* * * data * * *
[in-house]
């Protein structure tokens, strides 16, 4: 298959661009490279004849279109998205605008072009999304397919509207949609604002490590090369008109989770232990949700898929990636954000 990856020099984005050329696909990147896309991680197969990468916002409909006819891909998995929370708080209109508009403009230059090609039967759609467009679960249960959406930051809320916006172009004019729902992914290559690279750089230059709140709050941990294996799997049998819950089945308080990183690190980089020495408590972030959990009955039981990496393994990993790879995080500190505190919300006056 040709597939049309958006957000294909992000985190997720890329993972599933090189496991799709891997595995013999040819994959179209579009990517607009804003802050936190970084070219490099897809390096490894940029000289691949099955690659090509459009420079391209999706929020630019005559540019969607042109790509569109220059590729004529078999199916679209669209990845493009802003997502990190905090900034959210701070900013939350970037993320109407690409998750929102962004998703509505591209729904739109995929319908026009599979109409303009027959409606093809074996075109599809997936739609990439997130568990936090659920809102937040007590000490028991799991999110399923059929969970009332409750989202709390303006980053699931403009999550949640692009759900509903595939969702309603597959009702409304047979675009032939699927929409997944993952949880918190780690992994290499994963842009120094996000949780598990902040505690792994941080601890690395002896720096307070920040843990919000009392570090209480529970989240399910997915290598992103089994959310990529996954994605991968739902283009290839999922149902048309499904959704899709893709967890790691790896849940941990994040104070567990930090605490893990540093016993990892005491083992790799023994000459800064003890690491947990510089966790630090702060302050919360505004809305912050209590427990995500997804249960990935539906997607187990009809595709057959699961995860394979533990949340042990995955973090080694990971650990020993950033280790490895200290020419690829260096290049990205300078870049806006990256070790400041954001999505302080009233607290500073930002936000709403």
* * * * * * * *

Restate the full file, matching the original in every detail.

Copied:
[in-house]
């Protein structure tokens, strides 16, 4: 298959661009490279004849279109998205605008072009999304397919509207949609604002490590090369008109989770232990949700898929990636954000 990856020099984005050329696909990147896309991680197969990468916002409909006819891909998995929370708080209109508009403009230059090609039967759609467009679960249960959406930051809320916006172009004019729902992914290559690279750089230059709140709050941990294996799997049998819950089945308080990183690190980089020495408590972030959990009955039981990496393994990993790879995080500190505190919300006056 040709597939049309958006957000294909992000985190997720890329993972599933090189496991799709891997595995013999040819994959179209579009990517607009804003802050936190970084070219490099897809390096490894940029000289691949099955690659090509459009420079391209999706929020630019005559540019969607042109790509569109220059590729004529078999199916679209669209990845493009802003997502990190905090900034959210701070900013939350970037993320109407690409998750929102962004998703509505591209729904739109995929319908026009599979109409303009027959409606093809074996075109599809997936739609990439997130568990936090659920809102937040007590000490028991799991999110399923059929969970009332409750989202709390303006980053699931403009999550949640692009759900509903595939969702309603597959009702409304047979675009032939699927929409997944993952949880918190780690992994290499994963842009120094996000949780598990902040505690792994941080601890690395002896720096307070920040843990919000009392570090209480529970989240399910997915290598992103089994959310990529996954994605991968739902283009290839999922149902048309499904959704899709893709967890790691790896849940941990994040104070567990930090605490893990540093016993990892005491083992790799023994000459800064003890690491947990510089966790630090702060302050919360505004809305912050209590427990995500997804249960990935539906997607187990009809595709057959699961995860394979533990949340042990995955973090080694990971650990020993950033280790490895200290020419690829260096290049990205300078870049806006990256070790400041954001999505302080009233607290500073930002936000709403």